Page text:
Adults Reading YA

Today Louisville’s Courier-Journal has a most excellent article about adults reading YA by Erin Keane. I don’t just say that because I was interviewed for it, but because the article is smart and non-sensationalist, and includes some actual facts:

Young adult fiction’s appeal has grown way beyond the school library. What was once considered entertainment for kids has become big business for adults, who are increasingly turning to the children’s section for their own reading pleasure, according to publishing experts.

Nielsen’s BookScan predicted U.S. book sales will remain flat this year, but amid this industry slump, sales of young-adult titles are expected to continue to rise. It’s not only teenagers who are browsing the shelves

There’s no hint of panic about this anywhere in the article. In fact, you get the impression that adults reading the amazingly wonderful YA books out there is a good thing.

Pinch me now.


  1. Tamara on #

    I’m one of those adults who reads YA. If I’m in the bookstore, I’m in the YA section. It’s true, sometimes I pick up a book that’s not mature enough for me. But on the whole, the books are far more interesting, easier to read, and more relatable than adult novels. Adult novels often feel so stuffy and pretentious.

  2. Melissa on #

    I’m also an adult that reads YA – and a hopeful future YA librarian. Thanks for sharing this article!

  3. Kathleen on #

    A lot of people are shocked when I tell them I read YA. It’s as though they want to say, “But you seem intelligent, have you ever tried an adult book?”

    Of course I have. But there is a sense of freedom, fun and open mindedness in YA that is harder to find in many ‘adult’ books. Why do so many people believe YA books are simple, watered-down stories anyway? A good story is a good story, no matter where it’s placed in the bookstore.

  4. Shalonda on #

    Awesome! I used to live in Louisville. I spent my summers working a reading program at the public library there. They have a branch dedicated to teens! It’s the first one I’ve seen and they have a pretty good selection of YA novels, magazines, etc.

    Thanks for sharing the article!

  5. Kelly on #

    I also am an adult (58 yrs) who reads YA. I came to it by way of Harry Potter, as I expect many do, and then explored many other YA authors like Tamora Pierce, Rick Riordan, Philip Pullman, Eoin Colfer, etc. That’s how I found the Magic or Madness trilogy. A fantasy is a fantasy and I like the vivid ones that I can dive into and walk around in with the protagonists. It also works in the other direction. My granddaughter went from Harry Potter to the Lord of the Rings trilogy. I suspect that J. K. Rowling turned a great number of adults in the direction of the wonderful world of YA tales.

  6. sandi on #

    I’m an adult who reads YA novels. I am a middle & high school teacher and have a wonderful classroom library. I love reading the books my students read and talking with them about them. But I also love the stories themselves. I make no apologies to anyone about what I read.

  7. Rachel on #

    Unfortunately while adults may have realized that reading non-adult books doesn’t make you any less of a person, teenagers themselves can have a problem with this… last year I was in a high school book club and during a discussion of what to read next I mentioned Looking For Alaska. The group expressed some interest, but when I added that it was a YA book they responded with things along the lines of “shouldn’t we be reading something more serious?” or “well, I really think we should challenge ourselves”. Looking For Alaska is of course as serious, challenging, and just plain good as many of the adult books out there… there’s definitely a prejudice.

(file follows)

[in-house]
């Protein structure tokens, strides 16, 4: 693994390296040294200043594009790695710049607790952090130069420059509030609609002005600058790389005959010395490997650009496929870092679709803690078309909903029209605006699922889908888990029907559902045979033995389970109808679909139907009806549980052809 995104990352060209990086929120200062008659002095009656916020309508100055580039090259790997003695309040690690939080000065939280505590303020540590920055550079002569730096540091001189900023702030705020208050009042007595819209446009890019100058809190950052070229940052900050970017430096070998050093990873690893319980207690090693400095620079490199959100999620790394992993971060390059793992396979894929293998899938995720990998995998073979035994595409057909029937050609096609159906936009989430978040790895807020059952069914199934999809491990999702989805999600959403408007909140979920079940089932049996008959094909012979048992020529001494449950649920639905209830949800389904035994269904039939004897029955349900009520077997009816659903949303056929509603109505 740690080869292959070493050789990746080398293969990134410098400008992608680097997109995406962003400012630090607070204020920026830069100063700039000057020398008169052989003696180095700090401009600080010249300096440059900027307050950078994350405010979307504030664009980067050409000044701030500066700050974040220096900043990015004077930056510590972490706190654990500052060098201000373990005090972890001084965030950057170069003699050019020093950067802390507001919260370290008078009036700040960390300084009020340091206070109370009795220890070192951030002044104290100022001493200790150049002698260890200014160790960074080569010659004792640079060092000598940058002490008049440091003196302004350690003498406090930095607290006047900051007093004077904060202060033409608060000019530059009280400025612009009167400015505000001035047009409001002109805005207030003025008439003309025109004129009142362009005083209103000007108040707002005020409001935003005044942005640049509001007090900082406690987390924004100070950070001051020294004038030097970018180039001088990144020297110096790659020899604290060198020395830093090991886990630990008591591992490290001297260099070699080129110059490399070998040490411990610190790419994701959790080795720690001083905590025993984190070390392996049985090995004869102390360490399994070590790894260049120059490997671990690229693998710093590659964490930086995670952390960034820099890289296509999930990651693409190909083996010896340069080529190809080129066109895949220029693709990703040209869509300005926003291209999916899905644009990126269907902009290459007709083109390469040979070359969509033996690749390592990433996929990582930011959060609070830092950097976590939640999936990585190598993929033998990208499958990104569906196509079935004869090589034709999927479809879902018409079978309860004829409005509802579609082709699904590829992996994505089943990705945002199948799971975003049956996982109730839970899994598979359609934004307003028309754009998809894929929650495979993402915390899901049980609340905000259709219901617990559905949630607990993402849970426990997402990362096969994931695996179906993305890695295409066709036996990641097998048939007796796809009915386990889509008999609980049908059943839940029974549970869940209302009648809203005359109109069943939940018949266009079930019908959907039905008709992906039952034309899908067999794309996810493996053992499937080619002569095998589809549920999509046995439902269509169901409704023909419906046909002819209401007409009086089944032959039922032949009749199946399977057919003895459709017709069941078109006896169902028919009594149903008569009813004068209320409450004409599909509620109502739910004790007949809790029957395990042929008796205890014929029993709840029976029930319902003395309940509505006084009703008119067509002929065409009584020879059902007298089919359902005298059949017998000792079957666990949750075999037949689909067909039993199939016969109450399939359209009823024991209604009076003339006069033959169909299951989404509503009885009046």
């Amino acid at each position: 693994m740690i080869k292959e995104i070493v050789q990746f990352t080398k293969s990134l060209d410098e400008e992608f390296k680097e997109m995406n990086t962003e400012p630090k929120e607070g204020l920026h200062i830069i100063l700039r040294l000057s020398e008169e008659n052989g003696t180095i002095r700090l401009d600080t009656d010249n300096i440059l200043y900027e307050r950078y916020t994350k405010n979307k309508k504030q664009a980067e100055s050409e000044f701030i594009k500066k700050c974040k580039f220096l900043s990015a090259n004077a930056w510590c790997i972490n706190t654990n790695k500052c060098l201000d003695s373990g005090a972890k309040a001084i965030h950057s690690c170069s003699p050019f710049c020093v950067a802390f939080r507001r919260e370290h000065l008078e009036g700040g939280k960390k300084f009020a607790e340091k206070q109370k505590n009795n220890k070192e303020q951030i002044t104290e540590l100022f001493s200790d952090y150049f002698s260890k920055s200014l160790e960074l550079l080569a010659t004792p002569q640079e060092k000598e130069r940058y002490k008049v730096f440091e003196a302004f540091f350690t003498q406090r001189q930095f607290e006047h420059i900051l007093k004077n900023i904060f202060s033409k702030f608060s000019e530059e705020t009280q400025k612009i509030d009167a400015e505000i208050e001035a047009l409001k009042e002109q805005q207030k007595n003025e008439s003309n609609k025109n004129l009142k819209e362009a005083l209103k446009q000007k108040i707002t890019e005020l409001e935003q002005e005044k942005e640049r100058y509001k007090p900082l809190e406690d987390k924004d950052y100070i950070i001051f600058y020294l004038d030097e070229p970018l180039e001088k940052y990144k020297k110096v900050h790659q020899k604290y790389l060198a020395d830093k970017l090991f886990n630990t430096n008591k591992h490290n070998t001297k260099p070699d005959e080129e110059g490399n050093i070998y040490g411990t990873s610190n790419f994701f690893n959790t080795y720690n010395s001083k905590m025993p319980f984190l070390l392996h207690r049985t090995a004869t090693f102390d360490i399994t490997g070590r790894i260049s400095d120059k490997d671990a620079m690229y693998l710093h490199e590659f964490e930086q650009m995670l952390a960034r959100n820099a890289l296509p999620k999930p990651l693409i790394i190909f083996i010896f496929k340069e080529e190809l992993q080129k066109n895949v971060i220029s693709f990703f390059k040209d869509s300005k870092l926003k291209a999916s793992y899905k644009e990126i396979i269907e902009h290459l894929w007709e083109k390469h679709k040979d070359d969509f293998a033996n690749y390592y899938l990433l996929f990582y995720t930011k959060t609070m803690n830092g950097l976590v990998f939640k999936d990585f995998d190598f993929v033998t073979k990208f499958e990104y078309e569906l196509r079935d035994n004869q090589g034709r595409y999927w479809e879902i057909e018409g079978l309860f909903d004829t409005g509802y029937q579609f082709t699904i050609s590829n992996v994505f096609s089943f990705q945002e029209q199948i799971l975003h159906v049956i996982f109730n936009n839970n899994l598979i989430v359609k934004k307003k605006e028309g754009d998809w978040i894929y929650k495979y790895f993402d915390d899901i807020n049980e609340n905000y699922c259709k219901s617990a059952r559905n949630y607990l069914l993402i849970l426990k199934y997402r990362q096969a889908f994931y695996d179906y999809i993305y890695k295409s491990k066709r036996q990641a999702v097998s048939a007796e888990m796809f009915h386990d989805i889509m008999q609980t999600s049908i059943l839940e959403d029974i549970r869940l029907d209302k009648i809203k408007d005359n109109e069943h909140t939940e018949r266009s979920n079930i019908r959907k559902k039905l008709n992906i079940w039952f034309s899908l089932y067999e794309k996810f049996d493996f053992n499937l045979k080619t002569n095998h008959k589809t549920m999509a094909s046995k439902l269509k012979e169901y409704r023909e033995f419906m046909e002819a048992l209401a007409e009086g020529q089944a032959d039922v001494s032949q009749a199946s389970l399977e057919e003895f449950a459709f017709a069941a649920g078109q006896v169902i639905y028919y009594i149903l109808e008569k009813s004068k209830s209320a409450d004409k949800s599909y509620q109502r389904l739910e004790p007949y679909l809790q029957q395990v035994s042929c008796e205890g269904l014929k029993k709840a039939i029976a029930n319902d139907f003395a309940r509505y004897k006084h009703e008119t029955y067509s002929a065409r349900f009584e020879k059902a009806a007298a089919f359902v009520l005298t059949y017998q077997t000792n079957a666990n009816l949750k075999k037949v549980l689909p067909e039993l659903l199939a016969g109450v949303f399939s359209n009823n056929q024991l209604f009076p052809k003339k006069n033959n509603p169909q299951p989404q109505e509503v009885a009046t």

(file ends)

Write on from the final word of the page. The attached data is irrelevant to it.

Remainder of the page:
By the way, it was lovely to meet you!

  8. E. Kristin Anderson on #

    Man, that’s a different tune from what I was seeing in print just a year or so ago. More respect for YA = much awesome.

    I’m actually hearing similar from a lot of adult customers shopping the teen section lately – the YA stuff is good and they want it, the end. Woohoo!

    PS, it was great to see you on Saturday! Hope the NYC weather isn’t treating you too badly! 😉

  9. Michael on #

    I been saying for ages that the best of YA as well as being better writen, is often more powerful, more challenging, more thought-provoking, more entertaining and more adult than many so called adult books.

  10. Becca on #

    It’s important for me to read what my kids are reading, and now that they’re reading so much great YA, my addiction is justified. (Not that I tried too hard to excuse my love for YA before…)

    Reading and writing YA is fun, and I’m glad it’s not some secret obsession – it’s okay for adults to enjoy things written for kids and teens, and it works both ways.

  11. Rachel on #

    I also think there’s a lot less gratuitous sex in YA… 🙂

  12. Kaethe on #

    I’ve always enjoyed reading YA and adult fiction, as do my family and friends. Of course, we never stopped reading comics, either. Since Scarlett O’Hara is 16 at the opening of the book, I’d guess that Gone With The Wind would be marketed as YA now, or as crossover. Whatever. The important element for me in a book is an actual plot. While I can appreciate a book about an escalator ride, literary fiction as a whole is a little to introspective and dull for my tastes. I like action, and adventure, and events happening, so I read a lot of genre, as well as YA. Or maybe I just like to read books by women, who don’t get as much respect (reviews, accolades, awards) as the men in mainstream fiction.

  13. Edi on #

    This is great news. Perhaps now teachers will begin to read YA and incorporate it into the curriculum rather that the “classics” with which they grew up!

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